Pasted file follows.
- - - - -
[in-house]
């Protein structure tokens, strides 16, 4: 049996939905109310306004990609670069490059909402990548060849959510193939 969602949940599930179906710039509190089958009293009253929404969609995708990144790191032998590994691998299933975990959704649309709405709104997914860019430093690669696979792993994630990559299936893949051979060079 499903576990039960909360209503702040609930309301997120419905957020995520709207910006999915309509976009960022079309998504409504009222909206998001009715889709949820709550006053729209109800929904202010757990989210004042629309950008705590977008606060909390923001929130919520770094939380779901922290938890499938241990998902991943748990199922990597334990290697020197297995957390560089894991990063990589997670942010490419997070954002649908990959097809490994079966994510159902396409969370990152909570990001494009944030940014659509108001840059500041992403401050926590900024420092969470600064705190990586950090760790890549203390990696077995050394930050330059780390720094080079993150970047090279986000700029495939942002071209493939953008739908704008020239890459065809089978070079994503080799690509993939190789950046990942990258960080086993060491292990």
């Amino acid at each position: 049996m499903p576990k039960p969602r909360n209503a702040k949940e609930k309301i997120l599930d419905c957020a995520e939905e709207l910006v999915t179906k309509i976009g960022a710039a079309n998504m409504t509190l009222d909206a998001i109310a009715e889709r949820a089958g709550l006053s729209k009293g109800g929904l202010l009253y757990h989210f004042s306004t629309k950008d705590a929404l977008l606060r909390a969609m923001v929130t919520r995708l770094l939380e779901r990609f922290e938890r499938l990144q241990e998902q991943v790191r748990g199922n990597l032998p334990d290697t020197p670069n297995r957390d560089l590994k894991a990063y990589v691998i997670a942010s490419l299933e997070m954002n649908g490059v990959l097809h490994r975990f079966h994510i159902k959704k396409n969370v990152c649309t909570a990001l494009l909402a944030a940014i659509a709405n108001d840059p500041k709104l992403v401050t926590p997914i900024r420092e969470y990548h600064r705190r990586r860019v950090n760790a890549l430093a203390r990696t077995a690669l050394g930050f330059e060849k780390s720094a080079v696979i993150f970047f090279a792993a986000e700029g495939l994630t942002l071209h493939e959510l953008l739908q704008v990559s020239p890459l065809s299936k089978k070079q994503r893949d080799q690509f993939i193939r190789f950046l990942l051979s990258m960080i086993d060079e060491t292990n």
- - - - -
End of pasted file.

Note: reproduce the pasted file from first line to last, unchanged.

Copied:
[in-house]
């Protein structure tokens, strides 16, 4: 049996939905109310306004990609670069490059909402990548060849959510193939 969602949940599930179906710039509190089958009293009253929404969609995708990144790191032998590994691998299933975990959704649309709405709104997914860019430093690669696979792993994630990559299936893949051979060079 499903576990039960909360209503702040609930309301997120419905957020995520709207910006999915309509976009960022079309998504409504009222909206998001009715889709949820709550006053729209109800929904202010757990989210004042629309950008705590977008606060909390923001929130919520770094939380779901922290938890499938241990998902991943748990199922990597334990290697020197297995957390560089894991990063990589997670942010490419997070954002649908990959097809490994079966994510159902396409969370990152909570990001494009944030940014659509108001840059500041992403401050926590900024420092969470600064705190990586950090760790890549203390990696077995050394930050330059780390720094080079993150970047090279986000700029495939942002071209493939953008739908704008020239890459065809089978070079994503080799690509993939190789950046990942990258960080086993060491292990």
């Amino acid at each position: 049996m499903p576990k039960p969602r909360n209503a702040k949940e609930k309301i997120l599930d419905c957020a995520e939905e709207l910006v999915t179906k309509i976009g960022a710039a079309n998504m409504t509190l009222d909206a998001i109310a009715e889709r949820a089958g709550l006053s729209k009293g109800g929904l202010l009253y757990h989210f004042s306004t629309k950008d705590a929404l977008l606060r909390a969609m923001v929130t919520r995708l770094l939380e779901r990609f922290e938890r499938l990144q241990e998902q991943v790191r748990g199922n990597l032998p334990d290697t020197p670069n297995r957390d560089l590994k894991a990063y990589v691998i997670a942010s490419l299933e997070m954002n649908g490059v990959l097809h490994r975990f079966h994510i159902k959704k396409n969370v990152c649309t909570a990001l494009l909402a944030a940014i659509a709405n108001d840059p500041k709104l992403v401050t926590p997914i900024r420092e969470y990548h600064r705190r990586r860019v950090n760790a890549l430093a203390r990696t077995a690669l050394g930050f330059e060849k780390s720094a080079v696979i993150f970047f090279a792993a986000e700029g495939l994630t942002l071209h493939e959510l953008l739908q704008v990559s020239p890459l065809s299936k089978k070079q994503r893949d080799q690509f993939i193939r190789f950046l990942l051979s990258m960080i086993d060079e060491t292990n």